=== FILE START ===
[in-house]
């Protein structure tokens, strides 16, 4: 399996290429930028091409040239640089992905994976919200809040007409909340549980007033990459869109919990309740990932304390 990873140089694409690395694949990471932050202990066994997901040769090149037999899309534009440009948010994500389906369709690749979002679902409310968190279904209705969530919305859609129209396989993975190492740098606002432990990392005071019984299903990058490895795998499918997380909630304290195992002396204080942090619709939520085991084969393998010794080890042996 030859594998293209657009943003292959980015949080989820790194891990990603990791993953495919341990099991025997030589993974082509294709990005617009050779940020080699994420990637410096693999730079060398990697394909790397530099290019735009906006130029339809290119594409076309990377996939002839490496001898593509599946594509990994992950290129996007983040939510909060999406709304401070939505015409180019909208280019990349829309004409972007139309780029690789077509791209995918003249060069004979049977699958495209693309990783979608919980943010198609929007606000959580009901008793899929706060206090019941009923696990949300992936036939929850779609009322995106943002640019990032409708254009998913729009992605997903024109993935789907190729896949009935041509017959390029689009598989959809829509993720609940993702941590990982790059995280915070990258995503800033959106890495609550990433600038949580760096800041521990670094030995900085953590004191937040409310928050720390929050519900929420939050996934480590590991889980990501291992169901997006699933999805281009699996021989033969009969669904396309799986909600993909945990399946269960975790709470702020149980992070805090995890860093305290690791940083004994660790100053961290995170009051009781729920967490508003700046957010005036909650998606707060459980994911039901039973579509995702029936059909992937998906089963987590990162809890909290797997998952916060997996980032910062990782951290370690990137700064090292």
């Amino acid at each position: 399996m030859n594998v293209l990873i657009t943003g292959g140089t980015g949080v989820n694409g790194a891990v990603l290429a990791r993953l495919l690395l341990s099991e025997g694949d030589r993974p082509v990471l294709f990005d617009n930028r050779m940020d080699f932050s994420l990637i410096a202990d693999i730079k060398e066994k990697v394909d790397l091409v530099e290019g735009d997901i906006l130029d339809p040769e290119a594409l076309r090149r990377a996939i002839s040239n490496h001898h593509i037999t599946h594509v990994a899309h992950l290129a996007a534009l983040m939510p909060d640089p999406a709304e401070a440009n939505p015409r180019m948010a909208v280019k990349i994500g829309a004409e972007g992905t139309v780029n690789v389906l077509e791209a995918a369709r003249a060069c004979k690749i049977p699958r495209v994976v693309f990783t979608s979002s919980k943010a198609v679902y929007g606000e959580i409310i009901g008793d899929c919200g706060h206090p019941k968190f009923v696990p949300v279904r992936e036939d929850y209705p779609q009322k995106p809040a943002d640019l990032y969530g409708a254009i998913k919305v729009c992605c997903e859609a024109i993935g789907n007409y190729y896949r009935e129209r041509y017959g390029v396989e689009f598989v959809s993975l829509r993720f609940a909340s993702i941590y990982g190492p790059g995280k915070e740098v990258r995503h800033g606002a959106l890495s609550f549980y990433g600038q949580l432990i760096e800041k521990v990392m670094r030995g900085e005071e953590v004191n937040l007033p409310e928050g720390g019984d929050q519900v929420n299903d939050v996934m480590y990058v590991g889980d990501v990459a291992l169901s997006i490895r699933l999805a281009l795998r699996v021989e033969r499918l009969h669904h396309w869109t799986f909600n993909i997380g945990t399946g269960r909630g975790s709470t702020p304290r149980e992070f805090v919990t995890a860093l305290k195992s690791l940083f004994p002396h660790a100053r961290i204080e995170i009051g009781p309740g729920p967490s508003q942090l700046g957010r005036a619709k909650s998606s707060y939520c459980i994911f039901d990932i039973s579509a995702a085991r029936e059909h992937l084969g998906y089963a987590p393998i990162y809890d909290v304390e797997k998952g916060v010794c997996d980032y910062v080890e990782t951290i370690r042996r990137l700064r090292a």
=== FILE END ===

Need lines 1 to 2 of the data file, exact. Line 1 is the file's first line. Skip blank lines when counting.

[in-house]
């Protein structure tokens, strides 16, 4: 399996290429930028091409040239640089992905994976919200809040007409909340549980007033990459869109919990309740990932304390 990873140089694409690395694949990471932050202990066994997901040769090149037999899309534009440009948010994500389906369709690749979002679902409310968190279904209705969530919305859609129209396989993975190492740098606002432990990392005071019984299903990058490895795998499918997380909630304290195992002396204080942090619709939520085991084969393998010794080890042996 030859594998293209657009943003292959980015949080989820790194891990990603990791993953495919341990099991025997030589993974082509294709990005617009050779940020080699994420990637410096693999730079060398990697394909790397530099290019735009906006130029339809290119594409076309990377996939002839490496001898593509599946594509990994992950290129996007983040939510909060999406709304401070939505015409180019909208280019990349829309004409972007139309780029690789077509791209995918003249060069004979049977699958495209693309990783979608919980943010198609929007606000959580009901008793899929706060206090019941009923696990949300992936036939929850779609009322995106943002640019990032409708254009998913729009992605997903024109993935789907190729896949009935041509017959390029689009598989959809829509993720609940993702941590990982790059995280915070990258995503800033959106890495609550990433600038949580760096800041521990670094030995900085953590004191937040409310928050720390929050519900929420939050996934480590590991889980990501291992169901997006699933999805281009699996021989033969009969669904396309799986909600993909945990399946269960975790709470702020149980992070805090995890860093305290690791940083004994660790100053961290995170009051009781729920967490508003700046957010005036909650998606707060459980994911039901039973579509995702029936059909992937998906089963987590990162809890909290797997998952916060997996980032910062990782951290370690990137700064090292």